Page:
In the radio series This I Believe, Gerty Cori, the first American woman to be awarded the Nobel prize, which she shared with her husband and lifelong collaborator, Carl Cori (1896–1984) in 1947, stated, “Honesty, which stands mostly for intellectual integrity, courage and kindness are still the virtues I admire, though with advancing years the emphasis has been slightly shifted and kindness seem more important to me than in my youth. The love for and dedication to one’s work seem to me to be the basis for happiness.”
Gerty’s interest in studying medicine was sparked by her maternal uncle, a professor of pediatrics. Born on August 15,1896 in Prague (then part of the Austro-Hungarian Empire) to an upper middle class Jewish family, Gerty was the oldest of three daughters of Otto Radnitz, a chemist who was a manager of sugar refineries, and Martha Neustadt. Initially tutored at home and then graduating from a girls’ finishing school, Gerty was ill-prepared to study medicine. At the age of eighteen, after making up her academic deficiencies in two years of concentrated study at a gymnasium, she successfully matriculated at the medical school of the German University in Prague. In her first year at medical school she became a constant companion of fellow student Carl Cori, with whom she shared many interests, love of the outdoors and fascination with basic scientific research. While students, Gerty and Carl published their first joint research paper on immune bodies in disease and thus began a most productive collaboration. World War I interrupted their medical education; Carl was drafted into the Austrian army in 1916, while Gerty spent the next two years as an assistant at the medical school, doing routine work.
Resuming their medical studies after the war, they received their medical degrees in 1920 and married, in spite of the opposition of his family, who were convinced that her Jewish background would hamper Carl’s career. Though Gerty converted to Catholicism, she was unsuccessful in assuaging their fears.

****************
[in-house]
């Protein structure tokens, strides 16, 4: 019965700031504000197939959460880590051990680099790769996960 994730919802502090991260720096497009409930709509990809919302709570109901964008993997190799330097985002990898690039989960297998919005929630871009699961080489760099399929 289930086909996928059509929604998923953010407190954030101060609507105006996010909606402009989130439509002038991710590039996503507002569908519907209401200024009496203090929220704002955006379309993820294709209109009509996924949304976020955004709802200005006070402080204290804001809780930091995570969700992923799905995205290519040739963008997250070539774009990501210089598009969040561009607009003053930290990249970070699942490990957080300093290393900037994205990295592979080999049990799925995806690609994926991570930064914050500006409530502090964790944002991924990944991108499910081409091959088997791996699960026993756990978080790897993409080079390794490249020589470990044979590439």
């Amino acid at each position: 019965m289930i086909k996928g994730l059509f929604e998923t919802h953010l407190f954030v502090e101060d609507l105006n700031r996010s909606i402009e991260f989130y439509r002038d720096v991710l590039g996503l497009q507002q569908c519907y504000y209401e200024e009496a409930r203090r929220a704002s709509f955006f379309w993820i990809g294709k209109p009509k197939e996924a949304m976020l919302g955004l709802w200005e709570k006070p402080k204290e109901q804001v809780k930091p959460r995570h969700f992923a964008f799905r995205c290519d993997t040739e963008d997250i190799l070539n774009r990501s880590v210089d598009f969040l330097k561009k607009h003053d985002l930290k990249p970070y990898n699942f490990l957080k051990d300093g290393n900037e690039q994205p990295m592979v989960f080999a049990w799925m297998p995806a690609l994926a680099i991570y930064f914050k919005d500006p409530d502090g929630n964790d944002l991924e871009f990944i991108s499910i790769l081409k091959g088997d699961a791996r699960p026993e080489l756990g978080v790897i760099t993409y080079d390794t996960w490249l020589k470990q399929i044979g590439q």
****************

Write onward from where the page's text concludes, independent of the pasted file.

Turning to research careers, they found positions in Vienna, Gerty at the Karolinen Children’s Hospital and Carl at the University of Vienna. Both managed to do research with minimal facilities. Carl moved on to the University of Graz, but Gerty, unable to obtain a position there, remained in Vienna. Their decision to leave Europe was fueled primarily by rampant antisemitism. Fortunately Carl was offered a position as a biochemist at the State Institute for the Study of Malignant Disease in Buffalo, New York, which he accepted with alacrity. Gerty followed six months later when an assistant pathologist position became available there. They never regretted their decision to emigrate. Enthusiastically embracing American culture, they became United States citizens in 1928.
Their research focused on carbohydrate metabolism and the bulk of their eighty publications between 1922 and 1931 were joint. With a couple interacting so intimately, it is difficult to divide credit between them and no attempt will be made to do so. The question they addressed was what regulates blood sugar levels. Balance experiments on glucose metabolism in rats demonstrated that the breakdown of muscle glycogen as modulated by insulin and epinephrine, led to formation of blood lactic acid which then forms glycogen in the liver. The liver in turn releases glucose to the blood, which transports it to the muscle where glycogen is reformed. Their formulation of the Cori cycle of glycogen metabolism answered the question they had posed. Their success resulted from their development of precise analytical methods for the determination of glucose, glycogen, lactic acid, inorganic and organic phosphates—a strength and hallmark of all their future work.